Instead of introducing the caulking after the modules are juxtaposed, a caulking or yieldable rubber seal strip can be fitted into the grooves 20, 22 at one edge face of a module and the adjacent module then placed against it so as to compress the strip a little and thus seal the joint. With this arrangement the adjacent edges of juxtaposed modules can be spaced from each other by a small amount such as 1/2 to 1 inch, and if this space is not completely filled by the caulking strip, additional caulking or grouting can be applied to fill it after the modules are juxtaposed.

FIG. 1 also shows one arrangement for fitting reenforcing in the module so as to assure that it is both strong and durable. In this arrangement a module having a 16 foot span overall, a 4 foot depth, and an eight inch wall thickness has three reenforcing webs. One web 15 extends across the module top about two inches above its lower face. This web has long No. 4 reenforcing bars 16 extending to about 3 inches from each end of the span, and spaced on 1 foot centers, tied to short cross bars 17 extending to within about 1/2 inch from the caulking groove bottoms. The cross bars 17 in the central portion of the span are No. 4 bars on 1 foot centers, but at the ends of the span are No. 3 bars 12 inches part. All ties can be with No. 16 wire, but can be replaced by welds.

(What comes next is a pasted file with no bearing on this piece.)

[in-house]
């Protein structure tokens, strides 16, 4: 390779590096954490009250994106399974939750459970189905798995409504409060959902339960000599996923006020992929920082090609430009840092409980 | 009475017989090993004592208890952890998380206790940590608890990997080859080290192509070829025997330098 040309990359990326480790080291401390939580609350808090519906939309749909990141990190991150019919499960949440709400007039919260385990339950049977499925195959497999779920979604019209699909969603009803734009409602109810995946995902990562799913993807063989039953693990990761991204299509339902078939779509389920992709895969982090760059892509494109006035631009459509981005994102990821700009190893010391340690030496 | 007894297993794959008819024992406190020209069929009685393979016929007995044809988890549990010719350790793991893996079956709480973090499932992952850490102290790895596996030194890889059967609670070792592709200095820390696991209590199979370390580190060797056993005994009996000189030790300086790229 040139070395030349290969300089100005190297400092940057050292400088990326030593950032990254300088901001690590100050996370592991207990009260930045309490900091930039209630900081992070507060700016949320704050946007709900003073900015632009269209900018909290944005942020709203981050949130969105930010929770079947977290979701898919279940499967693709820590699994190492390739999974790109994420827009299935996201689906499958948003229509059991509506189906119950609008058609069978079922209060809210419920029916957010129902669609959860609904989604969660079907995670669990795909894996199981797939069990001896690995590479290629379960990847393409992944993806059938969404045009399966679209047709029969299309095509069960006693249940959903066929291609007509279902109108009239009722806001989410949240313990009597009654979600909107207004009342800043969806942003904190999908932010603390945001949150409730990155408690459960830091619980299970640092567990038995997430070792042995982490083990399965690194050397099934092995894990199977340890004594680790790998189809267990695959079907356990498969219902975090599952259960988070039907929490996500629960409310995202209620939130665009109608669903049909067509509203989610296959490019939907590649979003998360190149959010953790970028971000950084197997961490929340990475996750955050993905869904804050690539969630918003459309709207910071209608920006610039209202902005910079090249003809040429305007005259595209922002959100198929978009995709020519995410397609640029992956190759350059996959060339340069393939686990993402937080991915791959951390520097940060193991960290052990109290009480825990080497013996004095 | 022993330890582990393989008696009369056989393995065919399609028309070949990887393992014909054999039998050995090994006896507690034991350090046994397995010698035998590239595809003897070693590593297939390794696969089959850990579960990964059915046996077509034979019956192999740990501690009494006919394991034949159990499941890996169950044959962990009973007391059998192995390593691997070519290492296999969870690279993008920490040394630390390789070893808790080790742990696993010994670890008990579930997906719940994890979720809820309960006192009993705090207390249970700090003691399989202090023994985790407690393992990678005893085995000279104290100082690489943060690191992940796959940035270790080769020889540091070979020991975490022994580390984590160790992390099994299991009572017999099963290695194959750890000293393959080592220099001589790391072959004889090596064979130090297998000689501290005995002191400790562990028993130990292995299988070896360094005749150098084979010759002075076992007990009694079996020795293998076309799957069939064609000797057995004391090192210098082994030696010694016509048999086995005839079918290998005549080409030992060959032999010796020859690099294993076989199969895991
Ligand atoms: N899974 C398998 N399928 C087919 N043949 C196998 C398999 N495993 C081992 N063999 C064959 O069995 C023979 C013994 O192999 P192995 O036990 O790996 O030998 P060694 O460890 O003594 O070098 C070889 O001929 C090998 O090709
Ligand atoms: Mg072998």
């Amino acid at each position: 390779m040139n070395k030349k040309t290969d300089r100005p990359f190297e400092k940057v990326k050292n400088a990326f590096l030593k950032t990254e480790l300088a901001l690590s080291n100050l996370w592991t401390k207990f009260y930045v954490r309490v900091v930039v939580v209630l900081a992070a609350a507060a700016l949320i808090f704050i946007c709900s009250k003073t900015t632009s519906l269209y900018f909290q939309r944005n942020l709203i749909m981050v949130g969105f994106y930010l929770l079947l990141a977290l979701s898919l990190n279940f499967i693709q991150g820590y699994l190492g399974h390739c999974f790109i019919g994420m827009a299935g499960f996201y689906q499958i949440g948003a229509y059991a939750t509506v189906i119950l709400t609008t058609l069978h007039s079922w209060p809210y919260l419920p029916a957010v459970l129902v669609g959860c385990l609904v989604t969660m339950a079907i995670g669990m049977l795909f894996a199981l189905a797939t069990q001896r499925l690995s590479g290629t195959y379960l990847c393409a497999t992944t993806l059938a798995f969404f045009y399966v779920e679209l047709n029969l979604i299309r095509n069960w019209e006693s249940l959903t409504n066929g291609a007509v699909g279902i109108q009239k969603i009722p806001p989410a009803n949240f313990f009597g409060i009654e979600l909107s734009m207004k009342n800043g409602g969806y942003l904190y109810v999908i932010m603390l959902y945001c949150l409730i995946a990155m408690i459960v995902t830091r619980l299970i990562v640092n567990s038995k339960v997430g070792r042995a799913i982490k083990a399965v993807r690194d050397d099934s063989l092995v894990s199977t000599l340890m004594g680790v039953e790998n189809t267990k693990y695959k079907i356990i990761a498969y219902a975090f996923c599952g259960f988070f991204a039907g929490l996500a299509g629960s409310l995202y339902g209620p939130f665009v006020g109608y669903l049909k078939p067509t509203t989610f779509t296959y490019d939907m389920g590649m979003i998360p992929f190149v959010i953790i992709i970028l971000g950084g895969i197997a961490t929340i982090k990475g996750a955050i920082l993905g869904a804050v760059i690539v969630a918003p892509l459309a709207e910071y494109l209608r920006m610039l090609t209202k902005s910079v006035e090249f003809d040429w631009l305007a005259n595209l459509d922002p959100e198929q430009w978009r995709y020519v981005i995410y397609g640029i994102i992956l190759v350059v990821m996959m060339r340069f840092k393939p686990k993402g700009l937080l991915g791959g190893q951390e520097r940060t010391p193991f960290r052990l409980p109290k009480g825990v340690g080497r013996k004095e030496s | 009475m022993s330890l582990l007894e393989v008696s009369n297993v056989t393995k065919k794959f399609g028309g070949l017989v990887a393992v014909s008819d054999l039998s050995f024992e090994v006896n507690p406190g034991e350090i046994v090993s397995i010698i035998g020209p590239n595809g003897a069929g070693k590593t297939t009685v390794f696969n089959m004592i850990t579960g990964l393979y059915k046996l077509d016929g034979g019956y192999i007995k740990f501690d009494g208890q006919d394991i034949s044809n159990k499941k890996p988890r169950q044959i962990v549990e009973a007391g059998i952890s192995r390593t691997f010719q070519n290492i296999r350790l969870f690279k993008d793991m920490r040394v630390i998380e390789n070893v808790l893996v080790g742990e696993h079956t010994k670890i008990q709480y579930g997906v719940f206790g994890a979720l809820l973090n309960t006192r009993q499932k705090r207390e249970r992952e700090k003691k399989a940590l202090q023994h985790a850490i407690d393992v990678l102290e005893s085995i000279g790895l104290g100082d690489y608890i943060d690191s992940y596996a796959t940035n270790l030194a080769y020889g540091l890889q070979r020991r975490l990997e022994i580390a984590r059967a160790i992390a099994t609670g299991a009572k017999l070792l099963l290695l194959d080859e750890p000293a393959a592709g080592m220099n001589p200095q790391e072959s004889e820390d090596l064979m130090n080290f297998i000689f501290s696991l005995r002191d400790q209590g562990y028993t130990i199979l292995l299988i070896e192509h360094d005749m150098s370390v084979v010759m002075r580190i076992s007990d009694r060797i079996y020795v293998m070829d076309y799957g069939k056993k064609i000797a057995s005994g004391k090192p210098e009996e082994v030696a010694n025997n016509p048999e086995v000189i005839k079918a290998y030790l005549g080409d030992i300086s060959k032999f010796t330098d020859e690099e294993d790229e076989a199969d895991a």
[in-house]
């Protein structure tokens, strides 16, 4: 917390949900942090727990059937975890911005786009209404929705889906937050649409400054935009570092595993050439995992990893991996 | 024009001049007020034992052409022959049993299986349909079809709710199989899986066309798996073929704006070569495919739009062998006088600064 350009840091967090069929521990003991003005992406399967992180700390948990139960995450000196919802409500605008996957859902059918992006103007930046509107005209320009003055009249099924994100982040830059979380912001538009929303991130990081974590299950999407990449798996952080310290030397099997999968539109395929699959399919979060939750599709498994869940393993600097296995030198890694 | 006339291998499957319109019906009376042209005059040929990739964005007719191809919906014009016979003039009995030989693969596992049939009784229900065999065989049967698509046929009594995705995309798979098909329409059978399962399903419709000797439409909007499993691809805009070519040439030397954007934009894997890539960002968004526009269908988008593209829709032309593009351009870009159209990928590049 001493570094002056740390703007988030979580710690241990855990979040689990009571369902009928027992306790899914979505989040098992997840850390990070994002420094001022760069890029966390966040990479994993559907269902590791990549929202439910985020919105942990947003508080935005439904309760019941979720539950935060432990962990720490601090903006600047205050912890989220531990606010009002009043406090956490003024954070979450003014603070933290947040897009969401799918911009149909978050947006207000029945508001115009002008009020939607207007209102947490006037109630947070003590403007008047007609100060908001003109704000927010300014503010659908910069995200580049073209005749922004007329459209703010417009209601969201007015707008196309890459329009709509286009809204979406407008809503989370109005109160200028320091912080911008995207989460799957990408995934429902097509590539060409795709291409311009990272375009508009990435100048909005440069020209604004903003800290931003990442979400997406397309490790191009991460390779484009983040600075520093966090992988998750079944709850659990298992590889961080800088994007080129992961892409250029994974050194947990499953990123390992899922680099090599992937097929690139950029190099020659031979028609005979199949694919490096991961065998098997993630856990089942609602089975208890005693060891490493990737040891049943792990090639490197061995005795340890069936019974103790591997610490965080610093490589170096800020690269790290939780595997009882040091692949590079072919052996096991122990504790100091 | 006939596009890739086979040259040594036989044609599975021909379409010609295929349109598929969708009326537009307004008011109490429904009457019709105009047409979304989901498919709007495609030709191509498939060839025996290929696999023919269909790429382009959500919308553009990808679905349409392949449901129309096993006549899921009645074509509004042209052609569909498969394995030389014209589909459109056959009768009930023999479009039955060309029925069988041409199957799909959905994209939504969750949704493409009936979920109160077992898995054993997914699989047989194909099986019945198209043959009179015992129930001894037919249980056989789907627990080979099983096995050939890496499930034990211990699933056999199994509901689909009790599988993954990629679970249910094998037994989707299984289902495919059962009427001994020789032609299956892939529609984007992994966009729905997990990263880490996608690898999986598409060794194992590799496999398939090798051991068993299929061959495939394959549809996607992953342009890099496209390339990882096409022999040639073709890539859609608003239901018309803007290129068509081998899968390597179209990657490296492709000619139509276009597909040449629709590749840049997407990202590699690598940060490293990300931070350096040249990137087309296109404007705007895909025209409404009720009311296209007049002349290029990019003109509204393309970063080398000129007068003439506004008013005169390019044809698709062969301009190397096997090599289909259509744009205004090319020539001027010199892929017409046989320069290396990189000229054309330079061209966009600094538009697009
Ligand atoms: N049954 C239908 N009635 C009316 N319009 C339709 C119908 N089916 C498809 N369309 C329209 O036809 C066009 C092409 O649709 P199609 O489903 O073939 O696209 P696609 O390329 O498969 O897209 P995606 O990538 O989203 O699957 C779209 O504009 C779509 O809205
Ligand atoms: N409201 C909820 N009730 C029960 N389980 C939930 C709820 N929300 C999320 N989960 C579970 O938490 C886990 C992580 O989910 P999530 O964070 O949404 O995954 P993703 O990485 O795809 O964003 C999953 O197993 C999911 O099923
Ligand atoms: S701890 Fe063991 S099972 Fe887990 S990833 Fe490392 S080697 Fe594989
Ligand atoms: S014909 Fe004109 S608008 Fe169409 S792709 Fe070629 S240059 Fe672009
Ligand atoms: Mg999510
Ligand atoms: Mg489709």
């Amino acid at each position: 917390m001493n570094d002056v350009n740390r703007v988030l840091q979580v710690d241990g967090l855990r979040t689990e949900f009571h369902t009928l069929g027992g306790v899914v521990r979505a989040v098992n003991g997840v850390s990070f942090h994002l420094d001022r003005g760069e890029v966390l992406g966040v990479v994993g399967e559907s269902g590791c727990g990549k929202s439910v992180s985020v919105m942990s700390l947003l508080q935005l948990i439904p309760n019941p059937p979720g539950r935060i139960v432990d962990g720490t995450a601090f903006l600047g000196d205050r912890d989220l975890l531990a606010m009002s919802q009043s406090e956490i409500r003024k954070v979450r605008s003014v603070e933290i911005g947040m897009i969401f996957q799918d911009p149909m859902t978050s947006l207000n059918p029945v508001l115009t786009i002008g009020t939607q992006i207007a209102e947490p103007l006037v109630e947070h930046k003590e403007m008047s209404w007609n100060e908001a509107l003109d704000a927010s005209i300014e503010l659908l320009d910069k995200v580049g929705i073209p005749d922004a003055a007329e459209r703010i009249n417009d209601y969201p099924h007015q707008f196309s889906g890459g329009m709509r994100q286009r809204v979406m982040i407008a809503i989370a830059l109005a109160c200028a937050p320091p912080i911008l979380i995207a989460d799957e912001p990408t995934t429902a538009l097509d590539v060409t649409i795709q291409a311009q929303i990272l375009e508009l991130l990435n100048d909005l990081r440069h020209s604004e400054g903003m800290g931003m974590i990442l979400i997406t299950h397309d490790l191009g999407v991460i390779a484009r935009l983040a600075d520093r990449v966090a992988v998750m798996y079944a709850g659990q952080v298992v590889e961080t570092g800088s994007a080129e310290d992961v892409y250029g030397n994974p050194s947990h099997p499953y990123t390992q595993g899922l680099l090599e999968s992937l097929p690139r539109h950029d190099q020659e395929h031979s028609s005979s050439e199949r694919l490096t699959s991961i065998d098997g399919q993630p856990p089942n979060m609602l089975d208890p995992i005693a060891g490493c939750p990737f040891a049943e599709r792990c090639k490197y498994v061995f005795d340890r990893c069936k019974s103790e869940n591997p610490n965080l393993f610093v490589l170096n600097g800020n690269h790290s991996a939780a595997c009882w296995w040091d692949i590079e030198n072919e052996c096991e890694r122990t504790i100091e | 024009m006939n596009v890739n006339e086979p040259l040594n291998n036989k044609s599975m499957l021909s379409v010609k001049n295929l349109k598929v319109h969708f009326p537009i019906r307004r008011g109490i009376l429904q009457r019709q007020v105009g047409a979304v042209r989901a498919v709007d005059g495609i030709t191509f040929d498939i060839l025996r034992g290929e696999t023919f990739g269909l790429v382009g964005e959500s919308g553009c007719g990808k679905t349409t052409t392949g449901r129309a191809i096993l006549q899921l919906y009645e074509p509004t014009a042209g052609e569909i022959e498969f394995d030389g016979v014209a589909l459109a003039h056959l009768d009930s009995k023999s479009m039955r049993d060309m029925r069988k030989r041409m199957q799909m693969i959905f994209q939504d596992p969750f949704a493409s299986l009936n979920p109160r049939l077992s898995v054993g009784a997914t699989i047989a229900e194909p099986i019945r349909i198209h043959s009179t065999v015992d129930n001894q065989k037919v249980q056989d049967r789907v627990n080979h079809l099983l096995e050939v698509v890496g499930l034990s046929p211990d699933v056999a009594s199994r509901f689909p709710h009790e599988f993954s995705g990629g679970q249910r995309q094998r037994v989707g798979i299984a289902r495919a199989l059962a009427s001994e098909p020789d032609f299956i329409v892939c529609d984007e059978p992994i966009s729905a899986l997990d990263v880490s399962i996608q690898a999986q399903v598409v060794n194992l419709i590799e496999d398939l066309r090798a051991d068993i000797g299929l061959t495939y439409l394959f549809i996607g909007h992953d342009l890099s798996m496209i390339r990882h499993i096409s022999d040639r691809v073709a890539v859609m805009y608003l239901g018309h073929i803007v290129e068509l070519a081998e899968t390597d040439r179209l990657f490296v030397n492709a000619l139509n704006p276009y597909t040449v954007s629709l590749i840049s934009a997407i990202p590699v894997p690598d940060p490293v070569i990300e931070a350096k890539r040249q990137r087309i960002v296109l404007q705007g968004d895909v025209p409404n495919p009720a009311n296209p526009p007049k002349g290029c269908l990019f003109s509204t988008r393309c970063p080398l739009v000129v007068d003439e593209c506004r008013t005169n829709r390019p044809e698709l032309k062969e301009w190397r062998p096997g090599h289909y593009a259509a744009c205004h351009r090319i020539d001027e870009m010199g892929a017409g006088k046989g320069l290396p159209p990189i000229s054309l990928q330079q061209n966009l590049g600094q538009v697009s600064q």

Extending up each leg of the module and over about 1/3 of the span is another web 24. Each of these webs has a series of long No. 4 bars 25 spaced on one foot centers, running from about 3 inches above the lower end of each leg to the leg top where they bend over and run along the span about 2 inches below the upper surface of the span. At their upper end these bars are curved down and back as shown at 26. Cross bars 27 spaced on 10 inch centers are tied to the long bars 25 in webs 24, and are No. 4 size along the legs, but No. 3 size along the span. Through the lower half of each leg, web 24 is located at about the center of the leg thickness, but above that, web 24 is bent outwardly so as to run about two inches from the outer surface of each leg.

Changing the length of the span or the depth of the module will affect the reenforcement and may call for more or fewer bars of different sizes and spacings. The three reenforcement webs illustrated can be out of contact with each other, but they can also be linked together if it is desired to have a single cage of webs to be handled as a unit.